Original Research

Early drafts of the fruit theory posts have been slow going—and people have been bugging me for something they can use. So here’s a sample sorbet recipe, developed with strawberries, but which also works well with peaches (they have similar solids and sugars levels).  This will be the best sorbet you’ve ever had, if you use good fruit. I’m quite …

  Farmland in Banga, Burundi. Photo by Christine Vaufrey. From dailycoffeenews.com The coffee ice cream method described in the previous post has been so successful at preserving the origin character of coffee that it’s turned into a minor fetish. I can’t stop making batches with different coffees, and eating them, which is getting me into some trouble with my girlfriend, …

Welcome to the first post that focusses on a single flavor. We’re starting with coffee, not because it’s simple—it’s maybe the most complex flavor we’ll have the pleasure of disecting. We’re going to take on this complexity because coffee flavor illustrates so many principles, and because there’s a mountain of high quality research already available, at least with regards to …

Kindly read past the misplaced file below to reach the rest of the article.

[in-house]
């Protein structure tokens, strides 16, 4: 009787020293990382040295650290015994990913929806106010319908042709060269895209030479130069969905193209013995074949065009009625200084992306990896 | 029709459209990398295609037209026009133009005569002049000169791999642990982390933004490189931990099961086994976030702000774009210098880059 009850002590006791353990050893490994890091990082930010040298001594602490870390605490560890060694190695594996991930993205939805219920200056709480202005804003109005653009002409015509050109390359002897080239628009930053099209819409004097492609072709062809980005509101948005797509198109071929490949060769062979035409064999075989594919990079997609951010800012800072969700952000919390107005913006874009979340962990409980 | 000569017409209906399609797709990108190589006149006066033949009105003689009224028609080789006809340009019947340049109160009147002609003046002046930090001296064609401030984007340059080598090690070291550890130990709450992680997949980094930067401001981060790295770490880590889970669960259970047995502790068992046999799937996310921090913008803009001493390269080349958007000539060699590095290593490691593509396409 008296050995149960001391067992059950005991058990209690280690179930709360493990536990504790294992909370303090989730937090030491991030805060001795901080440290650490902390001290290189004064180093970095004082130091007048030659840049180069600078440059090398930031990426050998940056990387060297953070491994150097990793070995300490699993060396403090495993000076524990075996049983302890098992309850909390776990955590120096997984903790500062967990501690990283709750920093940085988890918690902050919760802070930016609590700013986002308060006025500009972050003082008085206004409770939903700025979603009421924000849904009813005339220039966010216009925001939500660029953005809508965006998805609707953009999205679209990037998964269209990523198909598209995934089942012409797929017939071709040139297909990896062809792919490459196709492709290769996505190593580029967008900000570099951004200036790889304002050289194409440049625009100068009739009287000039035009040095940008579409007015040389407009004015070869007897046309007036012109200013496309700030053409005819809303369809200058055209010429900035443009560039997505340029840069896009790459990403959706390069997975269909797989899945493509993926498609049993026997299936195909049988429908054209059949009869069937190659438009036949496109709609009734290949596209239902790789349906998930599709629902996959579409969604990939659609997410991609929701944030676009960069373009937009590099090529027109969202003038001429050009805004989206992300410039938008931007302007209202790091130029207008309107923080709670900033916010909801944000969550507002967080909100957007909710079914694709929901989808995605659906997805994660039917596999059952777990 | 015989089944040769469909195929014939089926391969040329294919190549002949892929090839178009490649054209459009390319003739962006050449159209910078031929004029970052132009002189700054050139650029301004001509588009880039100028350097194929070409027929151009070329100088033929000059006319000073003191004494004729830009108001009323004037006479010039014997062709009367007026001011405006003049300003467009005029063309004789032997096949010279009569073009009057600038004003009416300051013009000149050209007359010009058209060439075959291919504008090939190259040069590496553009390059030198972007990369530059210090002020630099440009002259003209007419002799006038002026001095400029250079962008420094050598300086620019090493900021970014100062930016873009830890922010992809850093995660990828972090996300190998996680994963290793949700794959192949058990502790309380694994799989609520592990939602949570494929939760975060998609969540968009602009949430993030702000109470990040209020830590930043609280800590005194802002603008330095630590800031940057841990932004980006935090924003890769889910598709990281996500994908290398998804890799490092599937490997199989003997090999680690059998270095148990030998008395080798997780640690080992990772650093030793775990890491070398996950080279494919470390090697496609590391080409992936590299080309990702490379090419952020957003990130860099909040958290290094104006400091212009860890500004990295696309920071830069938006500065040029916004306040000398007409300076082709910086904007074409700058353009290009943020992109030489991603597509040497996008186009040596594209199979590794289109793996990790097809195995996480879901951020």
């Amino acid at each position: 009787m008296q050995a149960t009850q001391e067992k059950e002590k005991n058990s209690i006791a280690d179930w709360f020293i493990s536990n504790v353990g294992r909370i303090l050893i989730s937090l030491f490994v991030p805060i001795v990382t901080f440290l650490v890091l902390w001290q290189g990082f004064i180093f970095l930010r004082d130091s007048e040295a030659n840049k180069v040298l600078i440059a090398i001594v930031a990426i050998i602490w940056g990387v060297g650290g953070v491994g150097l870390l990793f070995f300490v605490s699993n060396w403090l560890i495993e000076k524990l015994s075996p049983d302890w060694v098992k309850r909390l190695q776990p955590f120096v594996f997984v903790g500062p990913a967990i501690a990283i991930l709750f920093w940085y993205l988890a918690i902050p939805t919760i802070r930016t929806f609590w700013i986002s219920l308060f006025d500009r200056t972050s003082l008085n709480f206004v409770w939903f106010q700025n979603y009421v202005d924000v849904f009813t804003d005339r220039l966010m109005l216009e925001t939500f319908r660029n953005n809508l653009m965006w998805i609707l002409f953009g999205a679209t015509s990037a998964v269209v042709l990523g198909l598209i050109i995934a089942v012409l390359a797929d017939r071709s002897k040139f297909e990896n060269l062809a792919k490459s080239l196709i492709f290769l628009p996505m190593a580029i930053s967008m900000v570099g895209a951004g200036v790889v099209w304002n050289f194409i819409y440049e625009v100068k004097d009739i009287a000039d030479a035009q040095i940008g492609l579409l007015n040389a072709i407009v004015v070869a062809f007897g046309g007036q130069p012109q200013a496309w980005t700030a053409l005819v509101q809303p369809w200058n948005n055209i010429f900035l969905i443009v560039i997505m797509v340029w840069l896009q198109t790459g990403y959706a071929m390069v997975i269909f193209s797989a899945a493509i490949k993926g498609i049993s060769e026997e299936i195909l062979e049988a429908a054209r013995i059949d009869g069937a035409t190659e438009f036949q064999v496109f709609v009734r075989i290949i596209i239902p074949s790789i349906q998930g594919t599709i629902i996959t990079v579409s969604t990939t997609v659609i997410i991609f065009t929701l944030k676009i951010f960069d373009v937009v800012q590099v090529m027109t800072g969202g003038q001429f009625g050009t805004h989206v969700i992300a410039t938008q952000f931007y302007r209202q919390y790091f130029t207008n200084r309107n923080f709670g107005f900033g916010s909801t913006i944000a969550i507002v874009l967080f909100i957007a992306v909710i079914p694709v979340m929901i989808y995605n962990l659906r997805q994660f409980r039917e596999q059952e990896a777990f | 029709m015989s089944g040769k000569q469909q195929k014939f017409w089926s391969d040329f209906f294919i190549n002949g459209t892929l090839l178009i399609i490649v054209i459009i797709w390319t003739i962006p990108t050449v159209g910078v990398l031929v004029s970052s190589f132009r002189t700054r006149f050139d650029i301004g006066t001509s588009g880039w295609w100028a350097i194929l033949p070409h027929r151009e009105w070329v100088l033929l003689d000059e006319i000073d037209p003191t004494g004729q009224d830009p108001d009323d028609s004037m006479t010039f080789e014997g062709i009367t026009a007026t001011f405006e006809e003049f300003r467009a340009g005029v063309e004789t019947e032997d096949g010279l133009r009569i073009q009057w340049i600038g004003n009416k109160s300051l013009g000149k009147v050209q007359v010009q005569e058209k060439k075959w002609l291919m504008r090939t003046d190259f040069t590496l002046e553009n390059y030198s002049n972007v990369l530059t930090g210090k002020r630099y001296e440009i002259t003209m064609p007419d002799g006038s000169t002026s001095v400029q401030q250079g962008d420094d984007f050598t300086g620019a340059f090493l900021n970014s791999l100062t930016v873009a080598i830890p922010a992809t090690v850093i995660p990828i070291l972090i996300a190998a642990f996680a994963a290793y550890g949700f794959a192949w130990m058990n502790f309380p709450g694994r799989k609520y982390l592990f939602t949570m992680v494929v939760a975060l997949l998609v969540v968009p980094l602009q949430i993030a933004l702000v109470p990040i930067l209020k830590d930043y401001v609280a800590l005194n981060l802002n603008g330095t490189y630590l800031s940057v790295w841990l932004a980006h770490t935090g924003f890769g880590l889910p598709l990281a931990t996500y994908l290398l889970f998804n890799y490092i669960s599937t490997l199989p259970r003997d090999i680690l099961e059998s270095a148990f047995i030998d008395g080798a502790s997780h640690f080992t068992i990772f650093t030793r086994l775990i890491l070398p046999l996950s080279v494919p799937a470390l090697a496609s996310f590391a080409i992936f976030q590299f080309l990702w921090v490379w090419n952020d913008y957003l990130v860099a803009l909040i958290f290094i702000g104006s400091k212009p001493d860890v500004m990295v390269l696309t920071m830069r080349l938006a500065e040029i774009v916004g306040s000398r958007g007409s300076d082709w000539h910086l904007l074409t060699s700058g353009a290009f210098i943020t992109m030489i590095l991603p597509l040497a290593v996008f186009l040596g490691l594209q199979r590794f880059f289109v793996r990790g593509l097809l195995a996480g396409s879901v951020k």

Electron micrograph of a milk fat globule. Here’s where the action is. This has so far been the most challenging post to research and write; there’s a lot of arcane and incomplete knowledge on the topic, much of it of questionable relevance to the mission of artisanal ice cream making. If you favor recipes with one or more egg …

  Locust bean pods Shunned and embraced, demonized and defended, shouted and mispronounced, these ingredients are the most widely missunderstood, proving equally befuddling to ice cream lovers on all sides of the never-ending, stupid lively arguments. I’m hoping to shed some light here.   [significant updates 7-24-2019]     What Are They?     Stabilizers are any ingredients used to thicken …

[This article was substantially revised in April 2019 and June 2019. Thanks to experience and advances in our software analytics, we’ve updated our approaches to sugars since this first went live in 2016.]   Sugars: they’re sweet, and they keep the ice cream soft. If you’ve had homemade ice cream with the consistency of concrete, it’s because the level of …

So you have a formula. You have great ingredients. You have a digital scale1. You’ve measured everything. What next? Where’s the wand that turns these ungainly liquids and powders into magic?   Every Ice cream process includes, at least, mixing, cooking, aging (in the fridge), and spinning (in an ice cream machine or some substitute). We’re going to expand on …

The Problem If the great promise of sous-vide is precision, the great irony is that most of us pick our cooking times by guessing. A recipe that gives a fixed temperature and time constitutes a barely-educated guess. A graphic table that accounts for food thickness and starting temperature (like the ones on Douglas Baldwin’s site, or in the Modernist Cuisine …